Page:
A Supercomputer In Your Pocket

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  1. sooperedd commented on Sep 2

    Cool stuff Barry, Thanks.

  2. dsawy commented on Sep 3

    This is the sort of stuff that makes those of us who know a few things about computer architecture roll our eyes.

    Sure, you can obtain impressive floating-point CPU benchmarks on a modern smart phone. But that’s not what makes a supercomputer.

    Supercomputers had (and have) not only bleeding-edge floating point performance, they had and have IO channels that would move rivers of data in and out of the CPU(s). A smartphone has an IO pathway that’s the size of a garden hose, relatively speaking. And a good rule of thumb for whether a platform is a supercomputer or can be compared to one is this: Is there a competent FORTRAN compiler for it?

    • Moopheus commented on Sep 3

      On the other hand, researchers _have_ constructed supercomputers by basically daisy-chaining consumer-grade PCs, and can do fairly sophisticated modeling with banks of videogame GPUs. Sure, the comparisons on this chart gloss over many technical differences between the items being compared–you can’t easily substitute one for the other in many cases. And the chart pretty much just states the obvious–we have a lot more computer power available to us than in the past, enough that we can carry chunks of it around in our pocket and use it for watching cat videos whenever we like.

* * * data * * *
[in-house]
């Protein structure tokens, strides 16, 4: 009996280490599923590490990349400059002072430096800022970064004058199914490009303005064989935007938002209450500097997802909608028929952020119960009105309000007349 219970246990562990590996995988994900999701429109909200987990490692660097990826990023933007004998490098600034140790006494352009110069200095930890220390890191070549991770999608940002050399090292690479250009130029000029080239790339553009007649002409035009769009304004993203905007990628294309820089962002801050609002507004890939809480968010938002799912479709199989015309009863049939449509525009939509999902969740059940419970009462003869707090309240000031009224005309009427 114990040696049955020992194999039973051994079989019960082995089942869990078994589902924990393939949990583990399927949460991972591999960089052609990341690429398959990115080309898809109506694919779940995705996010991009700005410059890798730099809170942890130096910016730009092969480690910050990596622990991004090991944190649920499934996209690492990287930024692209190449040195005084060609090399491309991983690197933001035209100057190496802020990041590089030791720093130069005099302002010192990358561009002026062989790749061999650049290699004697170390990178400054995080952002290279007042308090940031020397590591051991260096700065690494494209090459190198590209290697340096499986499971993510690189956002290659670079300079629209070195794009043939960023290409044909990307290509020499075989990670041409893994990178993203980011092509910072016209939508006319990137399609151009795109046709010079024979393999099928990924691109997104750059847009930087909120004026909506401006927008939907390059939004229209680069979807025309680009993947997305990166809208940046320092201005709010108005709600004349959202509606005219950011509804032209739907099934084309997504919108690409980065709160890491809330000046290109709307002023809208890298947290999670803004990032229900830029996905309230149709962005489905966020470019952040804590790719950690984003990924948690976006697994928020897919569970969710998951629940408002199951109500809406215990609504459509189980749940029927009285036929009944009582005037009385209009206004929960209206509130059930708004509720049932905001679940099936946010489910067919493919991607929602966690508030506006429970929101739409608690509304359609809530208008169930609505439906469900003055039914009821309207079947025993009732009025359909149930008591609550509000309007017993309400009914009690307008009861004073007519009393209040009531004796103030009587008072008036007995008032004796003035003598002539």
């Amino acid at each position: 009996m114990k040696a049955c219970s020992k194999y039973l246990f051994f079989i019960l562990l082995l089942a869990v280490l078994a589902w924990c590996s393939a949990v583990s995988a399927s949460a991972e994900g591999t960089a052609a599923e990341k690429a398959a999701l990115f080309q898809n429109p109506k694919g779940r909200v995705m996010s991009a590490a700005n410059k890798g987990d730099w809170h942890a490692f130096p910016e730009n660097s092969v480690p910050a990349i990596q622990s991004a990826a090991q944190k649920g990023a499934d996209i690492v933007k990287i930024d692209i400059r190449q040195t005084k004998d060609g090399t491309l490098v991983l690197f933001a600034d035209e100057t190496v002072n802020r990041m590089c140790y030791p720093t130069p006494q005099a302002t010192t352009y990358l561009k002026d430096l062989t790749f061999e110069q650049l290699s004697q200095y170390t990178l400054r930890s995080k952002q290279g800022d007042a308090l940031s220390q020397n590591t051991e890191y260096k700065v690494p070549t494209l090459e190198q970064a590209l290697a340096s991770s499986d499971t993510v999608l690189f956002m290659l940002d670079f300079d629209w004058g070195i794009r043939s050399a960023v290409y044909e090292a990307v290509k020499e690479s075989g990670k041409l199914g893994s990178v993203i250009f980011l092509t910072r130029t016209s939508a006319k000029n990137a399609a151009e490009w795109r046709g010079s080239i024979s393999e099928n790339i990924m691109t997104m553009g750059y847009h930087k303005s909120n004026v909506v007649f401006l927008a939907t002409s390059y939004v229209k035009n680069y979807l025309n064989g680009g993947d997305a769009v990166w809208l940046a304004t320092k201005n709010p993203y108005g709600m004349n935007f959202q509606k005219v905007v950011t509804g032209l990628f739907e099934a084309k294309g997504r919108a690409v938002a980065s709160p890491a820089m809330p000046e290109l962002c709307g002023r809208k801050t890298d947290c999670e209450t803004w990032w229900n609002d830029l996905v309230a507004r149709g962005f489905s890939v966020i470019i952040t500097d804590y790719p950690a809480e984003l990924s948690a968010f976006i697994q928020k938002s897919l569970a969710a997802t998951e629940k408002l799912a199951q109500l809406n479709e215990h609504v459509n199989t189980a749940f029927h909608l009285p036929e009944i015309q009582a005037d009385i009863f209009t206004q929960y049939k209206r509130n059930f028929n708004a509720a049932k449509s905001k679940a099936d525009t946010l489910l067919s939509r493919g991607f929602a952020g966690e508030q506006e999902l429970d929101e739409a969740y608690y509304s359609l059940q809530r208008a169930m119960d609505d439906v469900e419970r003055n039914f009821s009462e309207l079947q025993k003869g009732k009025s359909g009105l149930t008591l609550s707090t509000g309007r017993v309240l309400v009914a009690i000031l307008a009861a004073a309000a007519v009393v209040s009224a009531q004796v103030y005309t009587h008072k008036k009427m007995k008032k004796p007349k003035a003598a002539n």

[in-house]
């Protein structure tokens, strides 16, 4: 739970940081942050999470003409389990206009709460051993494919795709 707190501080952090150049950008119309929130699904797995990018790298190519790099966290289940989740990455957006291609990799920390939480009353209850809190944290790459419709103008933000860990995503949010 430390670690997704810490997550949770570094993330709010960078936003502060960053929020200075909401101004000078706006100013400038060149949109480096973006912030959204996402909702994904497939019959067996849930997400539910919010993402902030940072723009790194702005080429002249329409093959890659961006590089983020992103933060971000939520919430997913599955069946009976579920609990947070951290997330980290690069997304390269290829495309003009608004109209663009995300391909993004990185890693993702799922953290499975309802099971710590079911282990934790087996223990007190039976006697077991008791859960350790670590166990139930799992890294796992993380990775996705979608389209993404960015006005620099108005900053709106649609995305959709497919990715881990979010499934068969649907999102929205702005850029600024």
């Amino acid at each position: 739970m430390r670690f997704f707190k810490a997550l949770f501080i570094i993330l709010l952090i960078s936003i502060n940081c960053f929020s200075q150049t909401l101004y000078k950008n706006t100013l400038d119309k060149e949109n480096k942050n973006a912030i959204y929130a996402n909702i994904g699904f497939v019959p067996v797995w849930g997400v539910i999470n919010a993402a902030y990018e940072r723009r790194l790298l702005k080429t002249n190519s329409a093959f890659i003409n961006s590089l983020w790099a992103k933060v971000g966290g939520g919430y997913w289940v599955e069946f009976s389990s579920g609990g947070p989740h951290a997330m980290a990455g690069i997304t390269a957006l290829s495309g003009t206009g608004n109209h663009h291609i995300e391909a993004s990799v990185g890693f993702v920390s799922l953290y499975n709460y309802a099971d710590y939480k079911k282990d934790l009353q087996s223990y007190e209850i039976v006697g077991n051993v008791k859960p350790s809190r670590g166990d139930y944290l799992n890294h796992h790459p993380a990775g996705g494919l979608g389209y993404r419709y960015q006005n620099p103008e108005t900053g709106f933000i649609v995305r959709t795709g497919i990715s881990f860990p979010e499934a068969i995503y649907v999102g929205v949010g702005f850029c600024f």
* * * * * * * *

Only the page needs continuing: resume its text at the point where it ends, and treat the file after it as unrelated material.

• dsawy commented on Sep 3

      Yes, several of the modern supercomputer architectures are massively parallel arrays or “cubes” of Intel or AMD multi-core CPU’s. But… again, the IO interfaces between these chips+memory stacks aren’t your run-of-the-mill interfaces. The ability to push huge streams of data in/out of the computational elements of a supercomputer are what make it a supercomputer. You can’t take on “huge data” problems without being able to get the “huge data” in and out of your wickedly fast CPU.

      GPU’s are an “on your desk” are an example of a processor that is optimized for a particular problem space – ie, graphics algorithm processing. These chips, in their problem domain, can make a better claim to being a “supercomputer on your desk” than the general purpose CPU processing your text because they also have the interfaces necessary to move huge amounts of data through them at very tidy speeds.

      My point was that the ability to run a floating-point benchmark on one’s cell phone doesn’t make it a supercomputer, any more than putting a blower and nitro induction onto a VW Beetle turns it into a drag racing car. Just having an engine that puts out 2,000 BHP at the crankshaft won’t get you 1/4 mile checkered flags.

    • willid3 commented on Sep 3

      and most PC or MAC computers werent all that fast, they just are what consumers could or would buy. so trying to compare them to a specialized computer like a cray or even mainframes of the same vintage, you find they dont come close. nor do some the more recent hardware. they each are solving different problems.
      and while there have been experiments to create super computers from a gaggle of PCs only works if you have a problem with a small dataset. since you will loose a lot of time just trying to coordinate the systems

    • bigsteve commented on Sep 4

      I am just a hobbyist when it comes to computers. From what I have read Python has replaced Fortran as the language of choice for mathematics. It is not compiled but is intermediate between a compiled and interpreted language. I studies Fortran forty years ago in college and found it a tedious language. Maybe from what you have said Fortran is not completely obsolete yet. Compiled is faster.